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"As long as human rights are violated, there can be no foundation for peace. How can peace grow where speaking the truth is itself a crime?"

Local educator: Dalai Lama embodies peace

October 11, 2007

By Mark Boshnack
Staff Writer
The Daily Star, http://www.thedailystar.com

A world-renowned spiritual and political leader will present his 
message of world peace in Ithaca today and Wednesday.

An Oneonta college professor has been informing the public about the 
visit, and at least a couple of area residents will be attending one 
of the talks.

The Dalai Lama will be speaking at a series titled "Bridging Worlds" 
to be held at three sold-out events at different venues.

The Namgyal Monastery Institute of Buddhist Studies in Ithaca is 
operated under the guidance of the Dalai Lama and in collaboration 
with the main Namgyal Monastery in India.

The Dalai Lama is the title for the person believed to be the 14th 
reincarnation of the spiritual leader to Tibetan Buddhists, according 
to Hartwick College Associate Professor of Religion Sandy Huntington. 
The current spiritual leader was recognized as such at about age 4 
and formally installed at age 15.

The 72-year-old, whose name is Tenzin Gyatso, also guides the Tibetan 
people as a political leader through the tumultuous times that 
started with the Communist invasion of 1949 and the occupation that 
resulted in mass exiles from the country, Huntington said. The Dalai 
Lama left Tibet in 1959.

At a talk Huntington gave in Ithaca last month to explain to the 
general public and students the significance of the visit, Huntington 
discussed the leader's achievements, which include being named in 
1989 as a Nobel Peace Prize winner and serving as political leader of 
the Tibetan government in exile.

"The Dalai Lama has been under enormous pressure to violently resist 
the Chinese occupation of Tibet," Huntington said.

But he has consistently said that "violence will not solve anything," 
according to Huntington.

While the talks should be engaging, Huntington said, family and work 
commitments make it impossible for him to attend. He met the leader 
over bagels and coffee, when he visited the University of Michigan in 
the early 1990s. Huntington was teaching there at the time.

Those attending today at Cornell University include Morris Central 
School librarian Emily Kirsch. The event is titled "A Human Approach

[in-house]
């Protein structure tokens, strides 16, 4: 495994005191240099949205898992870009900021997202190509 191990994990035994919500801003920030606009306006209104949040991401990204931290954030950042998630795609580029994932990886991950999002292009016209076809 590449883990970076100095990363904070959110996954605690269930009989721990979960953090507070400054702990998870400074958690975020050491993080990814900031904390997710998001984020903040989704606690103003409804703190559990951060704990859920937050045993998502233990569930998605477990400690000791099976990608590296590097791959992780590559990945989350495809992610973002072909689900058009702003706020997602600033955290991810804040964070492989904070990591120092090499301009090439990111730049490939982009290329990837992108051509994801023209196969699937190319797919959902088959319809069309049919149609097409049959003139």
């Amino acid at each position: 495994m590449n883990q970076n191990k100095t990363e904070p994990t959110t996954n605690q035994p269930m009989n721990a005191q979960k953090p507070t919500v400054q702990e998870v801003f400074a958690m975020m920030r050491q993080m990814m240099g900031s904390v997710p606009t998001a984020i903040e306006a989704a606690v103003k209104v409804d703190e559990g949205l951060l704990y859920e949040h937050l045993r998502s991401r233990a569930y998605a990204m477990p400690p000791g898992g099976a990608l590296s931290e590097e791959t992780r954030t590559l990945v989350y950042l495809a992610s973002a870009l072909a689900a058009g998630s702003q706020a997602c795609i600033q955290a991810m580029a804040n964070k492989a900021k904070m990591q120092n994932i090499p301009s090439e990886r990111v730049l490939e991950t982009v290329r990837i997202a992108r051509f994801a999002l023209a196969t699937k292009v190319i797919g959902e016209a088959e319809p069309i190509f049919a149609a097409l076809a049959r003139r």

to World Peace."

"I feel he is the embodiment of peace," she said. "He transcends 
labels."

Kirsch also teaches interfaith meditation.

"One doesn't have to be Buddhist to experience his message of peace 
and harmony," she said.

She will be attending with Otselic Valley elementary science teacher 
Jude Smith.

Smith has been studying Buddhism for 10 years but considers herself 
"a beginner." She saw the Dalai Lama when he spoke at the University 
of Buffalo last year, she said.

"There are just a few people in the world who have this message (of 
peace)," she said. It was important to make the trip with her two 
daughters, both in their 20s, "just to be in his presence in a world 
gone crazy," she said.

According to the Namgyal website, the talk will elaborate his views 
on practical measures by which ordinary individuals can contribute to 
creating a peaceful, compassionate society through awareness of the 
increasing interdependence of the globalized worlds.

Wednesday events are:

À 10 a.m. to noon, State Theatre, Ithaca, "Prayers for World Peace." 
An interfaith session will include local representatives from many 
faiths.

À 2 to 4 p.m., Ben Light Gymnasium, Ithaca College, "Eight Verses on 
Training the Mind." It will provide concise instructions on how to 
engage the world in a more compassionate and idealist way, organizers 
said.

Events will be available on live video online. Visit www.namgyal.org/
bridging/schedule.cfm for details.

CTC National Office 1425 René-Lévesque Blvd West, 3rd Floor, Montréal, Québec, Canada, H3G 1T7
T: (514) 487-0665   ctcoffice@tibet.ca
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